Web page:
India's caste system goes back 2,000 years, genetic study finds

Rescues such as this one from floods near the town of Madhepura in September 2008 continued throughout northern India but members of the country's lowest caste, the Dalits, were rarely helped.

The caste system in South Asia — which rigidly separates people into high, middle and lower classes — may have been firmly entrenched by about 2,000 years ago, a new genetic analysis suggests.

Researchers found that people from different genetic populations in India began mixing about 4,200 years ago, but the mingling stopped around 1,900 years ago, according to the analysis published Thursday in the American Journal of Human Genetics.

Combining this new genetic information with ancient texts, the results suggest that class distinctions emerged 3,000 to 3,500 years ago, and caste divisions became strict roughly two millennia ago.

Though relationships between people of different social groups was once common, there was a "transformation where most groups now practice endogamy," or marry within their group, said study co-author Priya Moorjani, a geneticist at Harvard University.

Ancestral populations
Hindus in India have historically been born into one of four major castes, with myriad subdivisions within each caste. Even today, in some parts of the country, marriage outside of one's caste is forbidden and those in the outcast, or "untouchable" group are discriminated against and prohibited from participating in religious rituals. (The Indian government has outlawed certain types of discrimination against the lowest classes.)

But when and why this system evolved has always been a bit murky, said Michael Witzel, a South Asian studies researcher at Harvard University, who was not involved in the work.

Moorjani's past research revealed that all people in India trace their heritage to two genetic groups: An ancestral North Indian group originally from the Near East and the Caucasus region, and another South Indian group that was more closely related to people on the Andaman Islands.

Today, everyone in India has DNA from both groups. "It's just the proportion of ancestry that you have that varies across India," Moorjani told LiveScience.

To determine exactly when these ancient groups mixed, the team analyzed DNA from 371 people who were members of 73 groups throughout the subcontinent.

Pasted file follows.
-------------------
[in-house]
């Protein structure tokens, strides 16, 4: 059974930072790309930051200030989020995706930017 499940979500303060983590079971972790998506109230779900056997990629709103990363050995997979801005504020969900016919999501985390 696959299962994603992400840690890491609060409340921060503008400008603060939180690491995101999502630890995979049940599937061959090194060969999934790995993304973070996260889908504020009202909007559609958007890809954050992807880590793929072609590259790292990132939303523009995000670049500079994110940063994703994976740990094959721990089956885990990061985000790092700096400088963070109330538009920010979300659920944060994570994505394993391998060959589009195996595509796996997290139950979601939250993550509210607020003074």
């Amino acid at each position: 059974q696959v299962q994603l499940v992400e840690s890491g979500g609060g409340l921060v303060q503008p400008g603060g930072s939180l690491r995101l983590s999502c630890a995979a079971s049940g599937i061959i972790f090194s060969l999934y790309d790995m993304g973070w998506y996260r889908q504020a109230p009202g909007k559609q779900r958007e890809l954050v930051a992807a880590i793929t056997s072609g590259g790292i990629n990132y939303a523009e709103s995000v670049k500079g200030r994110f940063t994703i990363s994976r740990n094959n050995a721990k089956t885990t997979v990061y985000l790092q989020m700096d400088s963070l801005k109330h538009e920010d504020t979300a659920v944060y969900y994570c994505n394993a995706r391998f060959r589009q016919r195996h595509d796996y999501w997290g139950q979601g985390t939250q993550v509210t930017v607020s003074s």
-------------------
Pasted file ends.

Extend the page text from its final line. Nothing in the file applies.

Aside from finding when the mixing started and stopped, the researchers also found the mixing was thorough, with even the most isolated tribes showing ancestry from both groups.

Period of transition
Researchers aren't sure which groups of ancient people lived in India prior to 4,200 years ago, but Moorjani suspects the two groups lived side by side for centuries without intermarrying.

Archaeological evidence indicates that the groups began intermarrying during a time of great upheaval. The Indus Valley civilization, which spanned much of modern-day North India and Pakistan, was waning, and huge migrations were occurring across North India. [History's Most Overlooked Mysteries]

Ancient texts also reveal clues about the period.

The Rigveda, a nearly 3,500-year-old collection of hymns written in Sanskrit, a North Indian language, mentions chieftains with South Indian names.

"So there is some sort of mixture or intermarriage," Witzel told LiveScience.

Early on, there were distinct classes of people — the priests, the nobility and the common people — but no mention of segregation or occupational restrictions. By about 3,000 years ago, the texts mention a fourth, lowest class: the Sudras. But it wasn't until about 100 B.C. that a holy text called the Manusmruti explicitly forbade intermarriage across castes.

The study doesn't suggest that either the ancestral North or South Indian group formed the bulk of the upper or lower castes, Witzel said.

Rather, when caste divisions hardened, any type of intermarriage was sharply curtailed, leading to much less mixing overall.

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